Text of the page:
1.99% Interest Rate! Wow, that’s low! But WAIT! Is it really as good as it sounds? Sadly, it is not!

A major financial institution recently cut its three-year variable mortgage interest rate to prime minus 1.01% (prime is 3.00%. Prime minus 1.01% = 1.99%). It’s the lowest variable rate we’ve seen in quite a long time. That’s pretty amazing, at first glance. Dig a little deeper and you’ll find strings attached that lock you in and limit your ability to draw your equity, thereby effectively inhibiting your ability to, say, use the equity funds to renovate and further increase the value of your property .


Let me nutshell equity for you before breaking down what we found when we dug deeper into the 1.99% offering.Homeowners acquire equity in their home from a few sources. They purchase equity with their downpayment, and the principal portion of any payments they make against their mortgage. They also benefit from a gain in equity when the value of the property increases. So, when your property value increases over time, most lenders allow you to draw from that equity by refinancing your mortgage. Refinancing refers to the replacement of the existing debt obligation (in this case, your mortgage) with another debt obligation under different terms (a new mortgage). In fact, there are many reasons why you may want to refinance your mortgage. You may be looking to lower your mortgage payment, adjust the length of your mortgage; switch from an ARM (Adjustable Rate Mortgage) to a fixed rate mortgage or as mentioned above, to tap into your home’s equity. The 1.99% rate/product (sometimes called a ‘No Frills’ mortgage), will not allow you to do any of this. Here is what we found when we looked closer at the 1.99% product offering:

  1. If you don’t have a downpayment of at least 20% you must effectively qualify for a mortgage at a rate of 4.99! They fail to mention that.
  2. There are RESTRICTIONS around the customer’s ability to break the mortgage before the term is up (which is 36 month’s). For instance, you’re NOT allowed to refinance; you’re only allowed to remove yourself from the mortgage if you SELL THE PROPERTY. Boo. So if you want to refinance to take advantage of equity that has built up in your home (for repairs, upgrades, renovation, vacation etc.), you can’t OR if you can, you have to stay with the same financial institution and then you’re subject to their rates. Think about this for a moment. Will they offer you the lowest rate? Likely not, they’re a major bank and what would be their motivation? You can’t break the mortgage and go elsewhere, so why wouldn’t they charge you more?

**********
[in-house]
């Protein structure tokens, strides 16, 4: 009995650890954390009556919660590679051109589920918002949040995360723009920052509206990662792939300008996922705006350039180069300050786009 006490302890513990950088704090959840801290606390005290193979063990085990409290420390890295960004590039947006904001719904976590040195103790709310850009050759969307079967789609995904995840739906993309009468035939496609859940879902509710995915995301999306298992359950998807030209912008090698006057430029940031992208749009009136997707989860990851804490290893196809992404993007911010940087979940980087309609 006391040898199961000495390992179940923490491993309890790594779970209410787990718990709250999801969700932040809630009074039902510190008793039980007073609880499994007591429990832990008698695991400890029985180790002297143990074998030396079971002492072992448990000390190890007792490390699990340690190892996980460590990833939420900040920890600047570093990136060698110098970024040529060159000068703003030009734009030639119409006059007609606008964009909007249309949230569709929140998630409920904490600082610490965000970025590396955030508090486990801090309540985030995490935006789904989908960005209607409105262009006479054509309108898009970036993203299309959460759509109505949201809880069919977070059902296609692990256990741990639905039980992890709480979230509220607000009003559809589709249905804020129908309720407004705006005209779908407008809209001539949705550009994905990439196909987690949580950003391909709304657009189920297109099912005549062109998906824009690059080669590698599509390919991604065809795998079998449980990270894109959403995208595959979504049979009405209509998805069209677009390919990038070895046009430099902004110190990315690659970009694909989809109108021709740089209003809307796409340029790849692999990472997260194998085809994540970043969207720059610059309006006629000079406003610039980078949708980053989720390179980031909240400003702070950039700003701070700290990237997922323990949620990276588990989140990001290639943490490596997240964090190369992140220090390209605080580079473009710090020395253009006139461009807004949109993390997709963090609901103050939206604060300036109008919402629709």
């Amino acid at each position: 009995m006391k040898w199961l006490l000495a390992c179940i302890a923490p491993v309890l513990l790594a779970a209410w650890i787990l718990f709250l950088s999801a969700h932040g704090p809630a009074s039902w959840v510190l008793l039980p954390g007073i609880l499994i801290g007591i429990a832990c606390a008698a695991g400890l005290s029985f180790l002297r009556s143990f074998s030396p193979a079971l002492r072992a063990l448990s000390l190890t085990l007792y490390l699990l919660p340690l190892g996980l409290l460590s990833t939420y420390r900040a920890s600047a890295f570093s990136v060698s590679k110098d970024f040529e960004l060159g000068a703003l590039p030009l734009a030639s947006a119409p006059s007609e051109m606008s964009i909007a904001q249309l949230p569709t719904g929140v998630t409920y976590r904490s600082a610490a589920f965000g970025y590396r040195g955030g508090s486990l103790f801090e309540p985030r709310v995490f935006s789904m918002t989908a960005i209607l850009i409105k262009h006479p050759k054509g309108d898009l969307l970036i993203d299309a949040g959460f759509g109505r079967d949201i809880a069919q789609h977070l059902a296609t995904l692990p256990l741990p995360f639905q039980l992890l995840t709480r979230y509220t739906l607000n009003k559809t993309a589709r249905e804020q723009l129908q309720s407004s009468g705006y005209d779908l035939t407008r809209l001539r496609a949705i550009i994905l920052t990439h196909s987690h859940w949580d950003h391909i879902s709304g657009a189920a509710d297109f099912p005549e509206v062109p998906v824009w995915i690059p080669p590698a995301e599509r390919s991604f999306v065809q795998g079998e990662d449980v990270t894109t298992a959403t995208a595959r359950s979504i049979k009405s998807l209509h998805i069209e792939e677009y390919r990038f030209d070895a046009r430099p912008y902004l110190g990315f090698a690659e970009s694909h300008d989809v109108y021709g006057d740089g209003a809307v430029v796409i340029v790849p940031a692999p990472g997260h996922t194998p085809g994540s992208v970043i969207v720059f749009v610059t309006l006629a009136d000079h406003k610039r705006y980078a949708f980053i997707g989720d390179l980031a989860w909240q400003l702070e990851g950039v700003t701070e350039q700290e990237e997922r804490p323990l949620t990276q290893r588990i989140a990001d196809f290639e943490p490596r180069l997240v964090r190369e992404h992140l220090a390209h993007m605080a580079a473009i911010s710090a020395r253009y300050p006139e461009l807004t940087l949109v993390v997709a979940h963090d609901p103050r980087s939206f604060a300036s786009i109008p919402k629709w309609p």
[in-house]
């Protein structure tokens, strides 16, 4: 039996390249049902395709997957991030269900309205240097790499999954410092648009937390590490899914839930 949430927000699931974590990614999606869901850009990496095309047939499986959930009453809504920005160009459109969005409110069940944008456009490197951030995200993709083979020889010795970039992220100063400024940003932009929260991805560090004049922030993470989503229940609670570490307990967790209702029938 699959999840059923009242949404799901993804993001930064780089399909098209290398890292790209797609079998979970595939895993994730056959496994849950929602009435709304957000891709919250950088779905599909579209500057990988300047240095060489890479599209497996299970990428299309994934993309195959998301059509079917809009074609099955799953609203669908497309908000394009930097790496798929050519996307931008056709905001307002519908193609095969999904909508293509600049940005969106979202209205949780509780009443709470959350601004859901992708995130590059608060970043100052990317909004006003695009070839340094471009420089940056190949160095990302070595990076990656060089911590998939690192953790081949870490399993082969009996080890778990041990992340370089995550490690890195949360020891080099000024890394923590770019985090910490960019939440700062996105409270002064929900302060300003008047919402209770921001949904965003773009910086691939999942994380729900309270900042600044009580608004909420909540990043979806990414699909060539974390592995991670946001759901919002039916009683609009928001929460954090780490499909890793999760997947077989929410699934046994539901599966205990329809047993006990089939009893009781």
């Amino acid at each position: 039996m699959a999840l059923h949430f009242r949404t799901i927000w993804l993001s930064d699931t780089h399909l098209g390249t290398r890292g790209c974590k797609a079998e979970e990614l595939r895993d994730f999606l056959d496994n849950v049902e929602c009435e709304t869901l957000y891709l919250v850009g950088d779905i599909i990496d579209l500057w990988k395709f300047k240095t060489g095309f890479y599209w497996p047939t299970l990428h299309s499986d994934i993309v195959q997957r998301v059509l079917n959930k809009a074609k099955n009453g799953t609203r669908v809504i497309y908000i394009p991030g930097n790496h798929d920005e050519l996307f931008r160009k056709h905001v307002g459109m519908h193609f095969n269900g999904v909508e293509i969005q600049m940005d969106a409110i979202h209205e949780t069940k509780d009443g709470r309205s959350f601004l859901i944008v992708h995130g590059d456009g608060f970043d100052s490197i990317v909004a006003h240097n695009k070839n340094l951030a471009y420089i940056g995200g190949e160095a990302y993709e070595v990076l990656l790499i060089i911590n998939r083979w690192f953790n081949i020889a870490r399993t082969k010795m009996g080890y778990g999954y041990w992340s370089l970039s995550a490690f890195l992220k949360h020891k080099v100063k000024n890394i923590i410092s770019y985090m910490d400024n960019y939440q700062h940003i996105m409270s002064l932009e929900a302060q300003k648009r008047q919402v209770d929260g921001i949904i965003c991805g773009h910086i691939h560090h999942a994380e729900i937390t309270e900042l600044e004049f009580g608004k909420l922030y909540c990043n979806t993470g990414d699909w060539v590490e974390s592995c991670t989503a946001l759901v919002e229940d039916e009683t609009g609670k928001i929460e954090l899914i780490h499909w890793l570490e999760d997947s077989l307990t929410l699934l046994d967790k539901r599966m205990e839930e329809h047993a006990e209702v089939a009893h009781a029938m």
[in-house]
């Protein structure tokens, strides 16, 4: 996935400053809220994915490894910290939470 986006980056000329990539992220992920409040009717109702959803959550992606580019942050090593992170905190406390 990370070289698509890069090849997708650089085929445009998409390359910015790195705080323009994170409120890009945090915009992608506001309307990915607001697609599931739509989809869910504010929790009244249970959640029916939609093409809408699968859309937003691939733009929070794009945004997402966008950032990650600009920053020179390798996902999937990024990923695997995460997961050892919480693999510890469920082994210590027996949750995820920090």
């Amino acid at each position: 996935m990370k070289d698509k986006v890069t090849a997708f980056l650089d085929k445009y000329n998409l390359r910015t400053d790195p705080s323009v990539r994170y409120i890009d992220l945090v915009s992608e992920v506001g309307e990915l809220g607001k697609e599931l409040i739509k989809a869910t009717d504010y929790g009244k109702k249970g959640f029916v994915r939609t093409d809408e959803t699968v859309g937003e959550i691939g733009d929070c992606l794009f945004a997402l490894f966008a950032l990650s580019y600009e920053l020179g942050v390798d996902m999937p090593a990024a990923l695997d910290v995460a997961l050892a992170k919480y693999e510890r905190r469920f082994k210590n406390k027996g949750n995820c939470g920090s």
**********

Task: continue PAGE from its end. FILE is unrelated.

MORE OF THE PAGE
3. The company doesn’t have the infrastructure set up to handle a massive influx of customers. Someone called about an $800,000 mortgage and they said “We’ll get back to you in two to three days”. Need I say more on this?
  4. This low rate is being offered up so that they can cross sell their investment products. So, they get you in the door with an attractive interest rate of 1.99% and then BoOm, you find out that you have to buy into their investment products or move your existing investments to them. See point 5 below.
  5. They get the opportunity to wrap you up and cross-sell their mutual funds and upon renewal you’ll likely pay an extra half a per cent for a five-year.
  6. Their five-year posted rate is currently at 3.4%, which is higher than what the market-leading banks are offering.
  7. On a positive note, the offer does come with the ability to double up monthly payments, or pay a 15% lump sum once a year. In real dollar terms, it could knock a lot of money off a mortgage payment, at least over the short term. A standard 25-year $500,000 mortgage at a five-year rate of 2.99% for example, works out to $2,357.82 a month. That mortgage under the financial institutions new terms would be $2,111.36 a month – savings of $246.46 monthly, at least for the first three years, and as long as the variable rate doesn’t increase. On that note, you should know that there are plenty of lenders that allow you to make prepayments of up to 20% per year without any other costly strings attached (i.e. you don’t have to buy into other products and you DO have the option to refinance with the same lender or another lender; you’re not locked in and you don’t have to sell your home).

Seemingly, they are trying to break the psychological barrier of 2% to generate interest just in time for the peak spring buying season. It’s an interesting move but it’s a move that will not save you money; in fact, it’ll likely cost you more in the end.

How do you feel about this?